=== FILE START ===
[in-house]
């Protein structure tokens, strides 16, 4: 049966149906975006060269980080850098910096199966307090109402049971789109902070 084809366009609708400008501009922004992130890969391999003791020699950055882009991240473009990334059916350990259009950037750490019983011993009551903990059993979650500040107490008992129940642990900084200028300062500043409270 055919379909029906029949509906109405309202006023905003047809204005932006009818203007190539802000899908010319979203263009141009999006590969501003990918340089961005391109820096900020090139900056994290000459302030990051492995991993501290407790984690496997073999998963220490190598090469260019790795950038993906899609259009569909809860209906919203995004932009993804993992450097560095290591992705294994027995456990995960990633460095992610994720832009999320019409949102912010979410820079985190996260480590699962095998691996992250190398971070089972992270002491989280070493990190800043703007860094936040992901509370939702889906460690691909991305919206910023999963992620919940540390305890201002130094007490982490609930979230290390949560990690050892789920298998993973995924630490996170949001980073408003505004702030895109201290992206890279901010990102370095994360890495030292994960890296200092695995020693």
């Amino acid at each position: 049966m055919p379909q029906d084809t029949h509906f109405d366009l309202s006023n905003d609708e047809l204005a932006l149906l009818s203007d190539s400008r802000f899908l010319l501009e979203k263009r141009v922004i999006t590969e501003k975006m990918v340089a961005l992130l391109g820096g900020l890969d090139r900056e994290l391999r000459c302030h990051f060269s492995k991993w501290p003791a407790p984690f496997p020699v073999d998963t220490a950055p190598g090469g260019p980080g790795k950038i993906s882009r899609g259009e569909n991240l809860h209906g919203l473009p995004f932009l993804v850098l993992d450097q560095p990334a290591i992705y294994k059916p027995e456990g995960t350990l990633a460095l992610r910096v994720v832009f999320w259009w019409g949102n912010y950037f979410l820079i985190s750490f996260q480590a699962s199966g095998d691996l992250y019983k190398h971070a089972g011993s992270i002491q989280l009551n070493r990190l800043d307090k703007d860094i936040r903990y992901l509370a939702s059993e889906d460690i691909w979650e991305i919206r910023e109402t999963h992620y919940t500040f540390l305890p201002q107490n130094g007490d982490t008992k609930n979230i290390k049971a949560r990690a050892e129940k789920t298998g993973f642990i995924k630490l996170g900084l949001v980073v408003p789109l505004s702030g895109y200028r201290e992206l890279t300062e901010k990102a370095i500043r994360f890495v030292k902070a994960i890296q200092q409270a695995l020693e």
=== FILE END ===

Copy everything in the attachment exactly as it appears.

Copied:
[in-house]
């Protein structure tokens, strides 16, 4: 049966149906975006060269980080850098910096199966307090109402049971789109902070 084809366009609708400008501009922004992130890969391999003791020699950055882009991240473009990334059916350990259009950037750490019983011993009551903990059993979650500040107490008992129940642990900084200028300062500043409270 055919379909029906029949509906109405309202006023905003047809204005932006009818203007190539802000899908010319979203263009141009999006590969501003990918340089961005391109820096900020090139900056994290000459302030990051492995991993501290407790984690496997073999998963220490190598090469260019790795950038993906899609259009569909809860209906919203995004932009993804993992450097560095290591992705294994027995456990995960990633460095992610994720832009999320019409949102912010979410820079985190996260480590699962095998691996992250190398971070089972992270002491989280070493990190800043703007860094936040992901509370939702889906460690691909991305919206910023999963992620919940540390305890201002130094007490982490609930979230290390949560990690050892789920298998993973995924630490996170949001980073408003505004702030895109201290992206890279901010990102370095994360890495030292994960890296200092695995020693």
């Amino acid at each position: 049966m055919p379909q029906d084809t029949h509906f109405d366009l309202s006023n905003d609708e047809l204005a932006l149906l009818s203007d190539s400008r802000f899908l010319l501009e979203k263009r141009v922004i999006t590969e501003k975006m990918v340089a961005l992130l391109g820096g900020l890969d090139r900056e994290l391999r000459c302030h990051f060269s492995k991993w501290p003791a407790p984690f496997p020699v073999d998963t220490a950055p190598g090469g260019p980080g790795k950038i993906s882009r899609g259009e569909n991240l809860h209906g919203l473009p995004f932009l993804v850098l993992d450097q560095p990334a290591i992705y294994k059916p027995e456990g995960t350990l990633a460095l992610r910096v994720v832009f999320w259009w019409g949102n912010y950037f979410l820079i985190s750490f996260q480590a699962s199966g095998d691996l992250y019983k190398h971070a089972g011993s992270i002491q989280l009551n070493r990190l800043d307090k703007d860094i936040r903990y992901l509370a939702s059993e889906d460690i691909w979650e991305i919206r910023e109402t999963h992620y919940t500040f540390l305890p201002q107490n130094g007490d982490t008992k609930n979230i290390k049971a949560r990690a050892e129940k789920t298998g993973f642990i995924k630490l996170g900084l949001v980073v408003p789109l505004s702030g895109y200028r201290e992206l890279t300062e901010k990102a370095i500043r994360f890495v030292k902070a994960i890296q200092q409270a695995l020693e």